“Where were you supposed to be today?” Adrian regretted the question immediately; they were both increasingly sensitive about the subterfuges and lies involved in their meetings. Saoirse turned on her side to face him, unsmiling.

“Tennis – you obviously missed the large sports bag with a tennis racket sticking out the end by the door."

“I’m sorry. I don’t know what came over me.”

“If it’s actually bothering you that much, maybe we should do something about it.”

“No, listen, I just wasn’t thinking.” He raised himself on one elbow and pressed his forehead against hers. For a moment he thought she was going to turn away, get up and leave but instead she put her arms around his neck and snuggled into him.

“Sorry that was waspish. The emotional cliché has it right; I wouldn‘t like you if you weren’t bothered by it, but please let’s not talk about it now.”

He hoped he could exorcise the spectre he had carelessly conjured up in a white hot blaze of sex but the flames faltered and died. She pushed him gently in the chest and sat up.

“Time,” she said, sighing. It was true; he had already missed the 7.16. Things seemed all right again between them but then he thought he noticed a tiny hesitation, a consciouness, as she picked up the sports bag on her way to the door. She blew him the usual kiss as she left though.

On the way home in the train he found himself brooding, first over his clumsy mistake and Saoirse’s reaction to it and then over the guilt that had prompted it, the growing complication of the lies and excuses they had to tell, which in turn started him worrying about his reception by Penny at home, late back again, and what he would have to invent for her. He had missed the children’s bedtime again. He realised he was just making himself miserable and tried to do some work, but couldn’t concentrate. He had a bit of a headache.

Missing the earlier train meant there was no bus for nearly an hour and he decided to walk. It was a fine evening; the sun was already down below the hill on the other side of the valley but it wouldn’t be dark until he was nearly there.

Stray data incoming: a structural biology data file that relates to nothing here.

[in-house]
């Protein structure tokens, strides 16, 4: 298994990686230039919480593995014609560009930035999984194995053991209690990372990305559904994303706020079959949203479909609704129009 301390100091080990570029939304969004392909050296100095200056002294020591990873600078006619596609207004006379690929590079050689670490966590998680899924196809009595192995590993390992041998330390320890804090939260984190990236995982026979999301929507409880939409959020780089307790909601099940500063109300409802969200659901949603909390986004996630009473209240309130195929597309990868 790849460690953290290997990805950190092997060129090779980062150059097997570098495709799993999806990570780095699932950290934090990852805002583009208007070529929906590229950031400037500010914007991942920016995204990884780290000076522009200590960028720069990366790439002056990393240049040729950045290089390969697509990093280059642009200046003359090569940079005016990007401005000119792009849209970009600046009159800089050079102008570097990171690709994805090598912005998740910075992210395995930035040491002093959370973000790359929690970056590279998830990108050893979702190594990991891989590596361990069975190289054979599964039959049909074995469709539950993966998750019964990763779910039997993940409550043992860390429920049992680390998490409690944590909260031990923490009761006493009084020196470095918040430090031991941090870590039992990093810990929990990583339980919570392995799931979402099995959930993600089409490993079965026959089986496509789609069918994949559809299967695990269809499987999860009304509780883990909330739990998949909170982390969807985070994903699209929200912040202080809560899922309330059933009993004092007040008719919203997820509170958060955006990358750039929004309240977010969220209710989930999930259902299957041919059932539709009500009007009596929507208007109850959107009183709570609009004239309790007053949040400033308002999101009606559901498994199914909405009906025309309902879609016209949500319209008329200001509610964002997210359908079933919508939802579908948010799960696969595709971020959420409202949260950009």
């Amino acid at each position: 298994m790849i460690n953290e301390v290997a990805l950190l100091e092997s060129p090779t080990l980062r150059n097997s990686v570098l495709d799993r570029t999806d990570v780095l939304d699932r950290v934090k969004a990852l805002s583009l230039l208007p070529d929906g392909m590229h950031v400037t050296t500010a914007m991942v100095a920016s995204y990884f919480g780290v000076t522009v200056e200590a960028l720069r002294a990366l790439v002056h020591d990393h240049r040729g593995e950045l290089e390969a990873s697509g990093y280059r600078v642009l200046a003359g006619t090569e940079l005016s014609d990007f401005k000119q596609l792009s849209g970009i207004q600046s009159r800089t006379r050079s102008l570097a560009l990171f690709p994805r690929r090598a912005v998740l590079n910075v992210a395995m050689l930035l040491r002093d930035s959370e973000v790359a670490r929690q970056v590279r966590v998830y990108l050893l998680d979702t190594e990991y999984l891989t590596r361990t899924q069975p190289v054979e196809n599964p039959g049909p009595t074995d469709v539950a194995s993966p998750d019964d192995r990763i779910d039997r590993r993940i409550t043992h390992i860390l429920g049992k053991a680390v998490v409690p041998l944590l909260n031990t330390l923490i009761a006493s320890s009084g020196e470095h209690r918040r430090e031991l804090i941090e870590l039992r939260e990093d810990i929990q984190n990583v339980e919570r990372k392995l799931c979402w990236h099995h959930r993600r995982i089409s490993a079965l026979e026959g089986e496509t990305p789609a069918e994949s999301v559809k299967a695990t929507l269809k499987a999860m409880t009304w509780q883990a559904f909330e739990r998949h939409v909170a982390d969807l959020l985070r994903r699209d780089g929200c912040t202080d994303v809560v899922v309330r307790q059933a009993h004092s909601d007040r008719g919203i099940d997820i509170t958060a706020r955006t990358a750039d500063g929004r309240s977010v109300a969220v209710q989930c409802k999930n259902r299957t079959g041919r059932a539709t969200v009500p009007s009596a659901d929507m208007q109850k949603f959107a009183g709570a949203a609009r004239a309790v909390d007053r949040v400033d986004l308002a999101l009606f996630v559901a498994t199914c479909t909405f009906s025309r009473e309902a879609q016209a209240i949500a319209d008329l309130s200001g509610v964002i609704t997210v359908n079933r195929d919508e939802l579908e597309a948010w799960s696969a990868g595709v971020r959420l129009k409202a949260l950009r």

The countryside was at its most attractive; there was steeply sloping pasture dotted with sheep and in the woods further on he could see a mist of bluebells in the growing darkness under the trees. The birds were a constant,twittery commentary, interrupted from time to time by a series of startlingly resounding flourishes from a nearby blackbird or thrush.

By the time he arrived his mood had improved and it was fully dark. There didn’t seem to be any lights on in the front of the house and when he let himself into the hall it was pitch black.

“Hello! Penny?” he called but there was no reply. There didn’t seem to be any lights on at all. He thought he could just make out the doorway into the dining-room, a faintly lighter narrow rectangle over to his right, and made his way carefully towards it, one hand outstretched in front of him. He reached the door, stumbling over something unexpected just before it. He pushed it open. The dining-room was dark too and he stood in the doorway for a moment to get his bearings. Then he saw a flickering light from further within the house, from the far end of the kitchen he realised.

“Hey!” he called, “Who’s there?”

There was a small shriek, which sounded very much like Penny, though she wasn’t much given to shrieking.

“Penny?” he ventured.

“Adrian! Finally! I’m in the kitchen.”

“Sorry. I thought you were a burglar until you shrieked. What’s going on? What happened to the lights?”

“I had to turn the fuse out for downstairs. The washing machine’s flooded the kitchen. There was smoke coming out of the power socket. Luckily the kids are asleep. Where have you been?”

“Sorry, meeting, missed the train, no bus.” He walked gingerly forwards towards the kitchen.

“Turn on your phone light before you come in, for heavens sake. There’s a lot of water.”

Adrian stopped in the doorway and shone his phone about the kitchen. It was a scene of devastation. Not only was there half an inch or so of water sloshing about but there appeared to have been a minor earthquake which had scattered ingredients and devices around the floor. He recognised a large bag of flour, some upside down scales but there were various sodden piles he couldn’t work out. Penny was standing near the back door into the garden wearing wellingtons and carrying a mop.